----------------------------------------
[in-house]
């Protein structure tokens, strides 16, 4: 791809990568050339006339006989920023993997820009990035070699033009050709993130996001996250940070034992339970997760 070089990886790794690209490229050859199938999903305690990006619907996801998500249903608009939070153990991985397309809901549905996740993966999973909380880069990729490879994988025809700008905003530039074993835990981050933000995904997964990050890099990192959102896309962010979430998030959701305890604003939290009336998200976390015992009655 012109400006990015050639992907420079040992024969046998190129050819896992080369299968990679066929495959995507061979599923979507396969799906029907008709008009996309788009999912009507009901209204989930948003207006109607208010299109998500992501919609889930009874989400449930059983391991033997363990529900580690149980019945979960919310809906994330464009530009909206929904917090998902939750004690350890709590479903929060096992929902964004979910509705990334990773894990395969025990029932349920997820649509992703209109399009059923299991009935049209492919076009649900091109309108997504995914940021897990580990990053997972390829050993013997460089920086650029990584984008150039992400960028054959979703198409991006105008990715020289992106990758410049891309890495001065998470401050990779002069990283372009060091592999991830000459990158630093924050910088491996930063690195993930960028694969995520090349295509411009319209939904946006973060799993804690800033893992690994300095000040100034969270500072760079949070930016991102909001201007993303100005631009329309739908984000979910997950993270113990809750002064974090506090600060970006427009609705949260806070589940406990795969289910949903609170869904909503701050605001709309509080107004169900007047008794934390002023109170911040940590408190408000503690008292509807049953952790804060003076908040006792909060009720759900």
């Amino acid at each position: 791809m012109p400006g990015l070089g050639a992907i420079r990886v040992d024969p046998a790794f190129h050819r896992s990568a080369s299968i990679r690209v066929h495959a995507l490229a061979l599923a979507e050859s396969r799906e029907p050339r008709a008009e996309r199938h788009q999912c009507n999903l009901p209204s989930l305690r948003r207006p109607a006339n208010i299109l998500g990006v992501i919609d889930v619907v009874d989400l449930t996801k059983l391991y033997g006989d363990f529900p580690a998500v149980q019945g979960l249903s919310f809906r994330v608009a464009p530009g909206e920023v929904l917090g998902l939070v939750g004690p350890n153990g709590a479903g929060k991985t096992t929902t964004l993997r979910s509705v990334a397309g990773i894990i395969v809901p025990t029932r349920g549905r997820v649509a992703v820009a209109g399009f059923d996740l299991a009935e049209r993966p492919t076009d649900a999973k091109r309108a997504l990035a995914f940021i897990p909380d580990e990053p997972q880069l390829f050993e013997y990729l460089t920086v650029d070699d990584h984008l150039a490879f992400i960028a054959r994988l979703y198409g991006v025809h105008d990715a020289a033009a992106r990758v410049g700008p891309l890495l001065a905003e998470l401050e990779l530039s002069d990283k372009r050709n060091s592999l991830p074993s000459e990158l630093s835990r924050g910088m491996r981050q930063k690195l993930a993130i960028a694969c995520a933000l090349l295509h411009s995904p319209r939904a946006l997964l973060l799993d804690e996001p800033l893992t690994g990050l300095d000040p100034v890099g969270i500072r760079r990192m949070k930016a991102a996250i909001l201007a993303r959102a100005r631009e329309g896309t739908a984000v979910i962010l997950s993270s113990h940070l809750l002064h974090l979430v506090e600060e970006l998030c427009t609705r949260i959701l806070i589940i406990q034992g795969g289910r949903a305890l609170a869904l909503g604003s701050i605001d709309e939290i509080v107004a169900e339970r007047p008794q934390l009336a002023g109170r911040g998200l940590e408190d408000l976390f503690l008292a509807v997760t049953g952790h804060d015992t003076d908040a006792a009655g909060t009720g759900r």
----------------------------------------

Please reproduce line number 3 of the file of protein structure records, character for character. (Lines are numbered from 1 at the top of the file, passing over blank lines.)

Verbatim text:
């Amino acid at each position: 791809m012109p400006g990015l070089g050639a992907i420079r990886v040992d024969p046998a790794f190129h050819r896992s990568a080369s299968i990679r690209v066929h495959a995507l490229a061979l599923a979507e050859s396969r799906e029907p050339r008709a008009e996309r199938h788009q999912c009507n999903l009901p209204s989930l305690r948003r207006p109607a006339n208010i299109l998500g990006v992501i919609d889930v619907v009874d989400l449930t996801k059983l391991y033997g006989d363990f529900p580690a998500v149980q019945g979960l249903s919310f809906r994330v608009a464009p530009g909206e920023v929904l917090g998902l939070v939750g004690p350890n153990g709590a479903g929060k991985t096992t929902t964004l993997r979910s509705v990334a397309g990773i894990i395969v809901p025990t029932r349920g549905r997820v649509a992703v820009a209109g399009f059923d996740l299991a009935e049209r993966p492919t076009d649900a999973k091109r309108a997504l990035a995914f940021i897990p909380d580990e990053p997972q880069l390829f050993e013997y990729l460089t920086v650029d070699d990584h984008l150039a490879f992400i960028a054959r994988l979703y198409g991006v025809h105008d990715a020289a033009a992106r990758v410049g700008p891309l890495l001065a905003e998470l401050e990779l530039s002069d990283k372009r050709n060091s592999l991830p074993s000459e990158l630093s835990r924050g910088m491996r981050q930063k690195l993930a993130i960028a694969c995520a933000l090349l295509h411009s995904p319209r939904a946006l997964l973060l799993d804690e996001p800033l893992t690994g990050l300095d000040p100034v890099g969270i500072r760079r990192m949070k930016a991102a996250i909001l201007a993303r959102a100005r631009e329309g896309t739908a984000v979910i962010l997950s993270s113990h940070l809750l002064h974090l979430v506090e600060e970006l998030c427009t609705r949260i959701l806070i589940i406990q034992g795969g289910r949903a305890l609170a869904l909503g604003s701050i605001d709309e939290i509080v107004a169900e339970r007047p008794q934390l009336a002023g109170r911040g998200l940590e408190d408000l976390f503690l008292a509807v997760t049953g952790h804060d015992t003076d908040a006792a009655g909060t009720g759900r």